Note: Many teams bundle UX and/or visual design into agile development — for us, we’ve found this tend to work best for simpler applications and small feature enhancements. When creating enterprise digital products, we’ve found it more effective and efficient to keep them mildly separated, though teams are often working in parallel at a point.
Putting yourself in the mind of someone who is coming to Slack for the first time — especially a real someone, who is being made to try this thing by their boss, who is already a bit hangry because they didn’t have time for breakfast, and who is anxious about finishing off a project before they take off for the long weekend — putting yourself in their mind means looking at Slack the way you look at some random piece of software in which you have no investment and no special interest. Look at it hard, and find the things that do not work. Be harsh, in the interest of being excellent.
The reason for saying we need to do ‘an exceptional, near-perfect job of execution’ is this: When you want something really bad, you will put up with a lot of flaws. But if you do not yet know you want something, your tolerance will be much lower. That’s why it is especially important for us to build a beautiful, elegant and considerate piece of software. Every bit of grace, refinement, and thoughtfulness on our part will pull people along. Every petty irritation will stop them and give the impression that it is not worth it.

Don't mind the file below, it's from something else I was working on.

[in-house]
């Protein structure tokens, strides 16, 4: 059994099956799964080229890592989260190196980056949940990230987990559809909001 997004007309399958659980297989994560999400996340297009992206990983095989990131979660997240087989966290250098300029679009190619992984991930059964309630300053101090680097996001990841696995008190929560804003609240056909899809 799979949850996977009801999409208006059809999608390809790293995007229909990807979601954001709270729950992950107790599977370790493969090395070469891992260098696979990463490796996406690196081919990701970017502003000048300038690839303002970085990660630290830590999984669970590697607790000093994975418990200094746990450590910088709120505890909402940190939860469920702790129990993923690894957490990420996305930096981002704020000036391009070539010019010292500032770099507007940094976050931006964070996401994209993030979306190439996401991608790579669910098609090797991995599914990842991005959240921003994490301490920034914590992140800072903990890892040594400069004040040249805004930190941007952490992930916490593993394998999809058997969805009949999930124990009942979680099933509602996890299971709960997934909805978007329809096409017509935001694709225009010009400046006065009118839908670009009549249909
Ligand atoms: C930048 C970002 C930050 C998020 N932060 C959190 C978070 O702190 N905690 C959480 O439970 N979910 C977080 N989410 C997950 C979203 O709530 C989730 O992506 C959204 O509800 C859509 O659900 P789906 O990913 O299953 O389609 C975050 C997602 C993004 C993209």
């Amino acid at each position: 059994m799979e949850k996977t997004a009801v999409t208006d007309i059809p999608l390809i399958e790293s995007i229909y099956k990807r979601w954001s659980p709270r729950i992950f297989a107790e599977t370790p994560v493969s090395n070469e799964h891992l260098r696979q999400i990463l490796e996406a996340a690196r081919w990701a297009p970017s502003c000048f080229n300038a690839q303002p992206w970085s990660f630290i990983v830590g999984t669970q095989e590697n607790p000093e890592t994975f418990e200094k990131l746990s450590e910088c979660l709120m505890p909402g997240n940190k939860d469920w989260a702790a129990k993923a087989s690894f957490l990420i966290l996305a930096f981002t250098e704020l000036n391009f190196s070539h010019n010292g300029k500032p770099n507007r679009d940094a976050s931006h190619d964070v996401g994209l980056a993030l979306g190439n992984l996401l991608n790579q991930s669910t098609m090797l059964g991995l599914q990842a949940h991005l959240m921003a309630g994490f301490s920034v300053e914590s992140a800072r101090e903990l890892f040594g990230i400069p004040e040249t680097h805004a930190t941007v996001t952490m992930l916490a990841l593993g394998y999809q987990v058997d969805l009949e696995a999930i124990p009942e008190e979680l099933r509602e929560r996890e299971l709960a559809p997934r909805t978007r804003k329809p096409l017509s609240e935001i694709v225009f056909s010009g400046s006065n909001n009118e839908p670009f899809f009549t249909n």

My favorite recent example is Lululemon: when they started, there was not a large market for yoga-specific athletic wear and accessories. They sold yoga like crazy: helping people find yoga studios near their homes, hosting free classes, sponsorships and scholarships, local ambassadors and training, etc. And as a result, they sold just under $1.4 billion worth of yoga-specific athletic wear and accessories in their most recent fiscal year.